And then what you are faced with, is very low unemployment. You are faced with easing of trade tension, and low interest rates. And so you've got the perfect recipe to have a strong economy heading into the election. Now referring to the chart book, obviously the chart book have hindsight and it's precisely to avoid this sort of crystal ball thinking that I'm doing with you on the, you know. So we go back several decades and look at what has worked in the past. One of the things we can talk about is the yield curve, which I think is overrated.
Mike Gleason: Yeah, it kind of leads me into my next question, there. Bonds very recently began selling off and yields have been rising. This created some headwinds for precious metals, but perhaps we will see the yields moving downward again. The consensus is for the FOMC to cut rates again next week. The President has been all over Fed Chairman Powell to do more to stimulate. He suggested earlier this week that rates should be zero or even less. What are you expecting from the Fed over the next year, Axel? Are we going to see a steady string of rate cuts back to zero or even negative? Or maybe the FOMC will take former New York Fed President William Dudley's advice and avoid stimulus. He says the Fed should not enable the President's trade war with China. What do you think about all that?
Axel Merk: How many hours do we have here? First of all, the market is pricing in one rate cut this coming meeting. I think that's pretty clear cut. The challenge really is – with both the Fed and also what's happening in Europe – the Fed cannot solve the problems that we have. We have plenty of access to credit both in the U.S. and the Eurozone. People are not borrowing. And if you look at bond yields, bond yields rise, meaning interest rates move, as we have changes in the perception of the business environment. So, interest rates come down when trade tensions flare up, that's because there is less opportunity to invest. The long end of the yield curve is not controlled by the Fed. They tried to sometimes with QE and whatnot. And so, this idea that, “Oh the yield curve is inverted, and therefore we have to cut rates.”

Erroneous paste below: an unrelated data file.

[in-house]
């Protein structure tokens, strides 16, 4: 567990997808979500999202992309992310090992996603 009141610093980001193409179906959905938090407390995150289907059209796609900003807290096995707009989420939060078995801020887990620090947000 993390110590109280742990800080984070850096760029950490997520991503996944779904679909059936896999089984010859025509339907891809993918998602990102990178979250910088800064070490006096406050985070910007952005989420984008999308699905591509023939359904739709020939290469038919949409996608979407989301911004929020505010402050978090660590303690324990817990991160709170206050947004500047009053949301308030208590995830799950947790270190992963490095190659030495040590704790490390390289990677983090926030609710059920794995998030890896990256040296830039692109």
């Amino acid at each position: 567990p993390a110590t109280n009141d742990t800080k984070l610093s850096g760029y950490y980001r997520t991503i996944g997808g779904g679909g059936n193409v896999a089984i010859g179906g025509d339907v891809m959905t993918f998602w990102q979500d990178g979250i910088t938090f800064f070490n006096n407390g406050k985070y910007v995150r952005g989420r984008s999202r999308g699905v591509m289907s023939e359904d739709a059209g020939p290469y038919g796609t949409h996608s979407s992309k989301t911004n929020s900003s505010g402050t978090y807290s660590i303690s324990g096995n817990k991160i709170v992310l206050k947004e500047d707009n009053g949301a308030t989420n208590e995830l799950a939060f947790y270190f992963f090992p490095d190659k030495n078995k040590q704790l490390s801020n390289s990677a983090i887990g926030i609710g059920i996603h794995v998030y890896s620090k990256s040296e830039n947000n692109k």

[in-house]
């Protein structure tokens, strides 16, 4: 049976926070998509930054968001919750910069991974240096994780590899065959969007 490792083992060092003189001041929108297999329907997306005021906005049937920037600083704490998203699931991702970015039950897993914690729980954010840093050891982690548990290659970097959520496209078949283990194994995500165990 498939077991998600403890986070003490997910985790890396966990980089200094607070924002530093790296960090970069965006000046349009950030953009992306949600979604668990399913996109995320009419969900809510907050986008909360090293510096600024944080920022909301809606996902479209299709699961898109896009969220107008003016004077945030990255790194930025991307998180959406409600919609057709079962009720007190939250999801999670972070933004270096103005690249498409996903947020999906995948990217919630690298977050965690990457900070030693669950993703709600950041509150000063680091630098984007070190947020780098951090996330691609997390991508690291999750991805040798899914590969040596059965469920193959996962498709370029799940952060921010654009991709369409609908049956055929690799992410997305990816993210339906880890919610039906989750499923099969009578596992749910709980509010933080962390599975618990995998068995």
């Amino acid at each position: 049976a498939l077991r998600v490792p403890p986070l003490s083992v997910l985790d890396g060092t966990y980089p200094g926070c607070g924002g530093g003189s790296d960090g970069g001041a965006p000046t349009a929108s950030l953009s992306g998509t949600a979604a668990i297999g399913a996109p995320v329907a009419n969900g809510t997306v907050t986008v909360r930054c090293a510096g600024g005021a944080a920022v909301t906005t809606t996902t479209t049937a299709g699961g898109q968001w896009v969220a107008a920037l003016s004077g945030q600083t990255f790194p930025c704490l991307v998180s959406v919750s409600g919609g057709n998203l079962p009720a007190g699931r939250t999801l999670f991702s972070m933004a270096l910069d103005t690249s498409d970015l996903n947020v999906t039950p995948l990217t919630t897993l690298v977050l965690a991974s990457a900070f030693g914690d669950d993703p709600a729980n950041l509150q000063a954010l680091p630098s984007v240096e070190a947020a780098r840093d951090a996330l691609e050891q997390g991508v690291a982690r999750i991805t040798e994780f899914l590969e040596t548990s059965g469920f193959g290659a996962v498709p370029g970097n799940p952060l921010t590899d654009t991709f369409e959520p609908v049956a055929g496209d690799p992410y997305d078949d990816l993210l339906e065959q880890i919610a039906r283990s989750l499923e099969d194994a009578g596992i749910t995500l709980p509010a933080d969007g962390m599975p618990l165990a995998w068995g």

No, long term rates are low and therefore something needs to be resolved on trade. If we want those rates to be higher. On the short end, the Fed cannot predict the next tweet. I mean I just gave you my crystal ball. I have no idea whether I'm right. But when Fed Chair Powell says, "Policy is now dependent on political developments," that's a tweet dependent Fed. It just doesn't work. Now the criticism, if you were just to sit on the sideline is that he's going to be late. Well of course he's going to be late. The Fed is always late, and that's kind of the job in this sort of environment. But trying to preempt what might happen. And again, more importantly, a trade war cannot be won by lowering interest rates. They have nothing to do with one another.